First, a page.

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  Data protection and the expert

Most expert witnesses will be processing personal data as part of their forensic practice and so should be registered with the Information Commissioner

Expert witnesses should be registered under the Data Protection Act. Failure to be registered where necessary is a criminal offence. Are you breaking the law?

In recent months, a number of solicitors, and even the Crown Prosecution Service, have been prosecuted under the provisions of the Data Protection Act (DPA) 1998 (the ‘Act’). No doubt, this came as something of a surprise to them. The simple fact is that many people who process personal data in the course of their work still do not appreciate that they have duties under the Act – and we suspect that includes a fair few expert witnesses too!

Experts and personal data

The Act identifies personal data as being data related ‘to a living individual who can be identified from that data, or from that data and other information in the possession of or likely to come into the possession of the data controller, and includes any expression of opinion about the individual and any indication of the intentions of the data controller or any other person in respect of the individual’.

In the course of your work, you may hold and process data for a number of reasons. You might:

  • collect and store information about individual solicitors for the purposes of case management
  • hold information about individuals in connection with your instruction, e.g. social services case notes, pension records, medical histories, criminal records, education records
  • hold records relating to individuals employed by you, and/or
  • collect and hold information and data relevant to research into your particular field of expertise.

In short, if recording, storing or using information about people in some form of database, you need to ask yourself whether the Act applies to you.


Having established whether the data relate to identifiable individuals, you will next need to consider whether the data is being ‘processed’. There is a distinction to be made between the storage and processing of data and the mere receipt and holding of information relating to an individual. The Act applies to the processing of personal data only where such processing is wholly or partly by automatic means, or where the personal data form part of a ‘filing system’. Where personal data are concerned, the definition of ‘processing’ becomes very broad.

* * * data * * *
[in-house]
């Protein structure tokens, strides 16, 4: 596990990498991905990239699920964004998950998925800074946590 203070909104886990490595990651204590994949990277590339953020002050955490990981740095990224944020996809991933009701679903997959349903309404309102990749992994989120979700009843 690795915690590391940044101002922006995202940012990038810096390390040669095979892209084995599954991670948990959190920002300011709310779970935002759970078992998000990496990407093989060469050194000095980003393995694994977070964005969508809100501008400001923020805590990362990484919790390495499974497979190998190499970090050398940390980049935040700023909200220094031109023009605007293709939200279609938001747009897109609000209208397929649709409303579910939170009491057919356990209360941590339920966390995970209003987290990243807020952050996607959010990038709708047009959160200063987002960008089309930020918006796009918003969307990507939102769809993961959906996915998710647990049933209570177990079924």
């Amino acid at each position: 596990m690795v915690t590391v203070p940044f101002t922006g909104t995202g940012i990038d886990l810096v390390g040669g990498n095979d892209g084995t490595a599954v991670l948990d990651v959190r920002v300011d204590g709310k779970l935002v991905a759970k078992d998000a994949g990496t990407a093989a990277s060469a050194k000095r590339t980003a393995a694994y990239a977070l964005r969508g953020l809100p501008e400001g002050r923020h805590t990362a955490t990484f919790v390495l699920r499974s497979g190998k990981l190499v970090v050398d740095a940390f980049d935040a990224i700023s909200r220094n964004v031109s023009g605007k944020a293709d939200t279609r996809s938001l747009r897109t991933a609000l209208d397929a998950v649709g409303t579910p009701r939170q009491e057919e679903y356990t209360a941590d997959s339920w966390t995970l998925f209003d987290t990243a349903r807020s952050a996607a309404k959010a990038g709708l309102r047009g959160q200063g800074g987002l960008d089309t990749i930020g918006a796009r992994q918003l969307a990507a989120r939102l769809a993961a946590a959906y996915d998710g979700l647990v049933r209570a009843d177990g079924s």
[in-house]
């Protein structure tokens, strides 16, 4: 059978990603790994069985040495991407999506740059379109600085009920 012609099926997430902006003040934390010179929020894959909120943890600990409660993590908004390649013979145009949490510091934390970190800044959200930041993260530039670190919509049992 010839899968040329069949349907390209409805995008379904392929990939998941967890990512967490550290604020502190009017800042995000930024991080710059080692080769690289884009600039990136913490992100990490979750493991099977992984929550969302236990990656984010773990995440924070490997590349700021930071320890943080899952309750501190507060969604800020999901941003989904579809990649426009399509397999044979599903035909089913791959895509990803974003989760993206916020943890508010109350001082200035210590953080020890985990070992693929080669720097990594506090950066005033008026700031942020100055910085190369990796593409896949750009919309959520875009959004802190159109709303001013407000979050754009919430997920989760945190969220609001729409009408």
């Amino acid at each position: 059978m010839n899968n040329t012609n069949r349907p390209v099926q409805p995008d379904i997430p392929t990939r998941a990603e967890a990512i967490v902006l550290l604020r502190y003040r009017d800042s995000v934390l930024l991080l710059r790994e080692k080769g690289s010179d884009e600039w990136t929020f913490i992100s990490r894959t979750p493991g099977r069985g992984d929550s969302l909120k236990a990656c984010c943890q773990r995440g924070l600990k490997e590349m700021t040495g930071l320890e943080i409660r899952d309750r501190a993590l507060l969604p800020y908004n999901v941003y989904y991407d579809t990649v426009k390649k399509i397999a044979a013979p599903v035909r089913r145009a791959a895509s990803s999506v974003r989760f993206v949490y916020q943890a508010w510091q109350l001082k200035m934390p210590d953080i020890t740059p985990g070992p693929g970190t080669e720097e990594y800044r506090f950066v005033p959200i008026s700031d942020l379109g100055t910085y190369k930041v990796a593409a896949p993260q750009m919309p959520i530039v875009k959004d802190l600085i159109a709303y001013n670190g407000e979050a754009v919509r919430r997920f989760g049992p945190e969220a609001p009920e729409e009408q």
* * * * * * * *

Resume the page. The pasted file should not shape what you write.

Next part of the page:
Information that is processed automatically will be covered by the Act. Information processed manually (referred to as ‘manual records’) is not intended to be covered by the Act unless it is held in an organised filing system structured either by reference to individuals or by criteria relating to individuals which allow ready access to specific information about a particular individual. The key consideration is not the time and effort involved in finding a piece of information about a person, but whether there is a system in place that allows the organisation to find that information without searching through every item in a set of information.

Most experts will be processing personal data as part of their forensic practice and so should be registered with the Information Commissioner

The Act

The Act requires businesses that process personal data to comply with its eight principles of data protection. These state that data must be:

  • fairly and lawfully processed
  • processed for limited purposes
  • adequate, relevant and not excessive
  • accurate
  • not kept longer than necessary
  • processed in accordance with the data subject’s rights
  • secure, and
  • not transferred to countries without adequate protection.

Most businesses processing personal data are also required by law to register with (‘notify’) the Information Commissioner and to pay a registration fee of, currently, £35 per year.

How to Register

Notification is a statutory requirement and every organisation that processes personal information must notify the ICO, unless the organisation is exempt. Failure to notify is a criminal offence.

Notification is the process by which a data controller informs the Information Commissioner of certain details about their processing of personal information. These details are used by the Information Commissioner to make an entry describing the processing in the register of data controllers. This is available to the public for inspection.

The principal purpose of having notification and the public register is transparency and openness. It is a basic principle of data protection that the public should be able to find out who is carrying out the processing of personal information as well as other details about the processing (such as for what reason it is being carried out).

You can complete the notification form online, print it out and send it with the notification fee or a direct debit instruction to The Information Commissioner’s Office, Wycliffe House, Water Lane, Wilmslow, Cheshire, SK9 5AF. Helpline 0303 123 1113

Reporting concerns about your own data being misused

If you have concerns about your own personal data being misused, you can report it to the ICO by visiting You can check to see if an organisation is registered with the Information Commissioner by searching with a name, address or postcode at



Issue 93
January 2016

Data protection and the expert
Instructing me instructing you
Criminal burden shifting
Recommend a lawyer

Current issue
June 2018

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